Ahmadinejad's violent rhetoric abroad and repressive measures at home stem not from a position of strength but weakness. There have been workers' protests in ten cities since January and others at universities, where students have greeted Ahmadinejad and his projects with slogans of "death to the dictator." He has been the target of severe criticism even within the ruling hierarchy, including the conservative camp. And he has been chastised in parliament for using bluster and violent rhetoric abroad to divert attention from domestic problems.
The most effective war against the tyrants in Iran is through giving voice to the workers asking for their rights, to women fighting for equality, and to students, journalists, writers, and intellectuals fighting for freedom of expression. The writer is director of the Dialogue Project at the School of International Studies at Johns Hopkins University. (Los Angeles Times)
In Baluchistan in Iran, a bus carrying a dozen military officers of the Islamic Revolutionary Guard Corps is stopped in broad daylight by a group of police officers, who ask its civilian driver to disembark. Minutes later, a car bomb explodes nearby, shattering the bus and killing the passengers. Since 2002, 75 Revolutionary Guards have been killed by assailants in the region.
Jund Allah (the Army of Allah) claimed responsibility. It is a predominantly ethnic Baluchi outfit, led by Abdul-Malik Khan. The Baluch are distinct from the Persian majority thanks to their language and culture. However, the main cleavage is because Baluchis are Sunni Muslims while Persians are Shiites. Iran's Baluch community, more than 2 million souls, is part of a 20 million-strong nation spread across Pakistan, Afghanistan, Oman and the Persian Gulf states.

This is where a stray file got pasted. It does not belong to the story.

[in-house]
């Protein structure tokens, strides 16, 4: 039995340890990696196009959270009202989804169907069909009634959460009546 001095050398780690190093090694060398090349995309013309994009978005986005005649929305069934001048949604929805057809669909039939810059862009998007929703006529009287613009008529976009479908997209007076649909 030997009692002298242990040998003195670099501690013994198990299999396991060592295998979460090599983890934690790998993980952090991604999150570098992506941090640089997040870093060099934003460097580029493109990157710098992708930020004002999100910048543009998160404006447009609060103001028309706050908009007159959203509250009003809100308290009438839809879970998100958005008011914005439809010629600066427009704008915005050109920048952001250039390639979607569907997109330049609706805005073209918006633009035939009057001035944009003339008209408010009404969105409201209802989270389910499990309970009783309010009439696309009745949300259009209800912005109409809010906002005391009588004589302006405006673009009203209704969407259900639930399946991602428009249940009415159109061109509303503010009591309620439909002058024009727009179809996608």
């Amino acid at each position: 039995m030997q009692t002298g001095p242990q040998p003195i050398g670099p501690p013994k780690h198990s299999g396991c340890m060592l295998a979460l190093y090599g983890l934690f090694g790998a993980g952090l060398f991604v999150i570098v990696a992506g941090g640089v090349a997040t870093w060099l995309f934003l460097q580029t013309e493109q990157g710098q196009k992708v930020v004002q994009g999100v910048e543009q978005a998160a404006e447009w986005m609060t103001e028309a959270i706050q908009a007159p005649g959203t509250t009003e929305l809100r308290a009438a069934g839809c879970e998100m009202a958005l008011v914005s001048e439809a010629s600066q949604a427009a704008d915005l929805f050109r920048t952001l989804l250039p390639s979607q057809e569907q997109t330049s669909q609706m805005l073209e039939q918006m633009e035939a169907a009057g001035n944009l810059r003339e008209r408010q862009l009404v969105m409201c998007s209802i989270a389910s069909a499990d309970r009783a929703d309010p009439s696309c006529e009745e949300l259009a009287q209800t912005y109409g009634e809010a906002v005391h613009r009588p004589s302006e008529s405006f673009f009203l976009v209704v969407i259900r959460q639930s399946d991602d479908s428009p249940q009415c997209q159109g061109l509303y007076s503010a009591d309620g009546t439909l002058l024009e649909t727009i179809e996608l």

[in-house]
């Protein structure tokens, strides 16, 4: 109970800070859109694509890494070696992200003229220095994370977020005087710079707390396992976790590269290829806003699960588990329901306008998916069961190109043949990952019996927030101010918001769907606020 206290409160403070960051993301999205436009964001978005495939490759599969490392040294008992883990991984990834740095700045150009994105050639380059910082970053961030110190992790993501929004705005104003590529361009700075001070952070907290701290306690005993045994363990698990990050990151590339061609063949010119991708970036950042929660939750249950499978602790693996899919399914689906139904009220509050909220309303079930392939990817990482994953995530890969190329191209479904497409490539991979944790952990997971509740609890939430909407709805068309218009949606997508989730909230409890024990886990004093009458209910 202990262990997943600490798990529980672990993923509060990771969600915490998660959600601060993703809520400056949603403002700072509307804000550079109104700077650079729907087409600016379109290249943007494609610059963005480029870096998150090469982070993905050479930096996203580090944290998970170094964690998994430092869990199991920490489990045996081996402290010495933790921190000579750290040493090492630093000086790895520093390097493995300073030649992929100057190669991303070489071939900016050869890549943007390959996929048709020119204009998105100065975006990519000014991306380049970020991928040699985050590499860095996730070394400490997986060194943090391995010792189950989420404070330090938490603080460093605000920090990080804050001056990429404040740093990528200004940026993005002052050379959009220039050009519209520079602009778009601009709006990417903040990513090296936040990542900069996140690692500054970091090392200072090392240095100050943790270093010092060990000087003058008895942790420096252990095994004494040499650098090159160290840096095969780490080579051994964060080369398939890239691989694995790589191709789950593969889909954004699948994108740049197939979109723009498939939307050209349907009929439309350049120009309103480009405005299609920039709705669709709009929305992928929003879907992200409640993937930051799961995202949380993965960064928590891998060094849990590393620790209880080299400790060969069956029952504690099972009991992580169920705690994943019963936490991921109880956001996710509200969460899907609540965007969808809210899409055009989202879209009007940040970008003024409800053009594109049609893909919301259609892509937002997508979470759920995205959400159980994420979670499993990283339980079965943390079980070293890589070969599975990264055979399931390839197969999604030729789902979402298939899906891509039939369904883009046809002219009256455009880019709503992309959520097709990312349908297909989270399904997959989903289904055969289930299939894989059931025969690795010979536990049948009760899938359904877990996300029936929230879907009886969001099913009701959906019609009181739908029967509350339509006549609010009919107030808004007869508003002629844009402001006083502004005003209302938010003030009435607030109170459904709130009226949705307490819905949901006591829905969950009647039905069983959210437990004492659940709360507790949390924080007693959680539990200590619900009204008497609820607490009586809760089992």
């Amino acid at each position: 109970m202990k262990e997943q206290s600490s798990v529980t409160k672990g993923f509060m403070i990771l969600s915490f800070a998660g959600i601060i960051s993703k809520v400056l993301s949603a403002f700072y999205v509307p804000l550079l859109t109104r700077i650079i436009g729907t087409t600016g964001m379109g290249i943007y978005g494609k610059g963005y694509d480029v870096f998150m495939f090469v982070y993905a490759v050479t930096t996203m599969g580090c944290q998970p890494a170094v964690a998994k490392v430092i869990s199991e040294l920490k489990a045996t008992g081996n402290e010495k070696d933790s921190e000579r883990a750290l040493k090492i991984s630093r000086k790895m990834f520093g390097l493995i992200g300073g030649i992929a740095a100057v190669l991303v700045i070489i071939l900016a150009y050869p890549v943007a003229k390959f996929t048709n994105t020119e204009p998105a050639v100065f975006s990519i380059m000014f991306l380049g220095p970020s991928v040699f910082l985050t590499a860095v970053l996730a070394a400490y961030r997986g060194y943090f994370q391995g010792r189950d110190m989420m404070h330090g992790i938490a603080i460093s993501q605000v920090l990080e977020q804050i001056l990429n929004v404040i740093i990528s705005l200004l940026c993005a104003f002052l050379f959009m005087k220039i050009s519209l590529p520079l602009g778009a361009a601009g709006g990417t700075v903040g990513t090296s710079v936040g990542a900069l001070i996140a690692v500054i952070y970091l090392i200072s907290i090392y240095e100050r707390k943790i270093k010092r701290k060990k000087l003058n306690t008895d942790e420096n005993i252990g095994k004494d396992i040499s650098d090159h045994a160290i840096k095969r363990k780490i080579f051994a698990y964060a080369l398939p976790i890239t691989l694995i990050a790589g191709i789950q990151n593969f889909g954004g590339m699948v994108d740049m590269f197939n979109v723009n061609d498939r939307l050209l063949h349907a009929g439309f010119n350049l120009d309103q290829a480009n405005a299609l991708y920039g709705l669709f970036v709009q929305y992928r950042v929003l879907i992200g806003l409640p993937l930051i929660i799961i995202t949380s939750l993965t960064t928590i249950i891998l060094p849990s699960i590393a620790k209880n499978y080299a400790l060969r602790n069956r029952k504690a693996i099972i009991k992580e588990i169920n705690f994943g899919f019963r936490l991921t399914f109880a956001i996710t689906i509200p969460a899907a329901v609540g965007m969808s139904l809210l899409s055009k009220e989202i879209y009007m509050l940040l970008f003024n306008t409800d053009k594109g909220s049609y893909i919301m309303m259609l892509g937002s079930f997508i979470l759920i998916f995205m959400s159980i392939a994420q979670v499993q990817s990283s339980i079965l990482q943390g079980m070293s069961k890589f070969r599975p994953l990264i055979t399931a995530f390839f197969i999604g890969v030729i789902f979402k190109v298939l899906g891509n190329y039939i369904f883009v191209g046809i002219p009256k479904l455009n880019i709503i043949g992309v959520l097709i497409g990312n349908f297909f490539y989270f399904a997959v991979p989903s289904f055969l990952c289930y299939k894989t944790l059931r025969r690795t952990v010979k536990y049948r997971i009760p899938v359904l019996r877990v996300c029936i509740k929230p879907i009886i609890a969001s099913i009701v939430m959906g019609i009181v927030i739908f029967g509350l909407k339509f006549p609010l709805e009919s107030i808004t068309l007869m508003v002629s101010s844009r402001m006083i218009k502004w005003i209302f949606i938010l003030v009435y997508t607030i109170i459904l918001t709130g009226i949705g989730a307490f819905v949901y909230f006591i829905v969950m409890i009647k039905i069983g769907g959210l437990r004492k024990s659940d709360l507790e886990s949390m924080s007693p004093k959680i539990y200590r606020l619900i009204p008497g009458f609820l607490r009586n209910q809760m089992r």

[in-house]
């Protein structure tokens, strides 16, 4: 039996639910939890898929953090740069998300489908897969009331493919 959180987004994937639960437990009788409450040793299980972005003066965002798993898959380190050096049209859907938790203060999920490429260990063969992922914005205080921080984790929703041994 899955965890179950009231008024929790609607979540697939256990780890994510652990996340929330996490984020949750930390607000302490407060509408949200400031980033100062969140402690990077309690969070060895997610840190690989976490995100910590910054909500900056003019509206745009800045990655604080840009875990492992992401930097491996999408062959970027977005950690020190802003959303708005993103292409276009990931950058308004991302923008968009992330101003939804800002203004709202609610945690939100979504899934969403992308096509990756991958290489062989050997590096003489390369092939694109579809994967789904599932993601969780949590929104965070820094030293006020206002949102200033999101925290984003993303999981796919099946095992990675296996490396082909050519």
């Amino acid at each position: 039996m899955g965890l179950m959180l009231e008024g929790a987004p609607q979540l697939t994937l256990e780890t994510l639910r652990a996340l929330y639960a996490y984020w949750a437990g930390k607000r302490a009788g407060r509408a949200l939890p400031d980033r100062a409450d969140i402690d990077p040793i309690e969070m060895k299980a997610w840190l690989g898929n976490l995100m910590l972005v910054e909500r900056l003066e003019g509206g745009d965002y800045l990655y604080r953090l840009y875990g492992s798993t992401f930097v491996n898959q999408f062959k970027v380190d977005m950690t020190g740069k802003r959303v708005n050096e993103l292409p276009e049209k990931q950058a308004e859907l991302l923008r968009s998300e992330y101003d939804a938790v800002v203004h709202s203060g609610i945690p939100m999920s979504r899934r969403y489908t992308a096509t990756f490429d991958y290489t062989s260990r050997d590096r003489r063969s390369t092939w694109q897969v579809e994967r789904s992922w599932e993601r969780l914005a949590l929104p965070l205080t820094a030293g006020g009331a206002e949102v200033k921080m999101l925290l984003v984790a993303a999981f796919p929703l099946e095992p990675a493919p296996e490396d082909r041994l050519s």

Sunnis account for almost 12% of Iran's population of 70 million. They are not allowed to have their own schools and mosques outside areas where they form a majority. Tehran is home to some 2 million Sunnis, who are denied the right to have a mosque of their own. The mullahs have rewritten all textbooks to reflect only the Khomeinist brand of Shiite Islamic theology, history and rituals. The registrar of birth does not allow newborn babies to be given typically Sunni names. (New York Post)
The Islamic fundamentalist war against Israeli and Jewish existence in the Middle East - which is being waged by both Hizbullah and Hamas - did not begin in 1967, and it is not going to end even if Israel redeploys along the 1967 lines. Hardly anybody in Israel thinks that if we give territories now, we will get peace in return. We left Lebanon and Hizbullah grew stronger, ending in a war. We left Gaza and received a stronger Hamas and Kassam rockets. Israeli is not suicidal and we are unlikely to try this strategy again in another place.
If Iran achieves a nuclear weapons capability, it will proliferate very quickly to terror organizations, which is reason enough for Israel to defeat both Hizbullah and Hamas. Even if Hizbullah does not have nuclear weapons itself, it will be operating under an Iranian nuclear umbrella, which could affect Israel's ability to respond effectively to attacks.
Israel should tell the countries that are going to give hundreds of millions of dollars to the reconstruction of Lebanon that the money will be transferred only after we have a sign of life from Israel's kidnapped soldiers and they are released as stated in UN Resolution 1701.
Signing an agreement with Syria will not change the situation, except to make Syria stronger in Lebanon. Talking with Syria does not start with the Golan Heights. It starts with terrorism, and the role that the Syrians play between Iran and Hizbullah in Lebanon. The writer served as Chairman of Israel's National Security Council and was the National Security Adviser to the Prime Minister. (ICA/JCPA)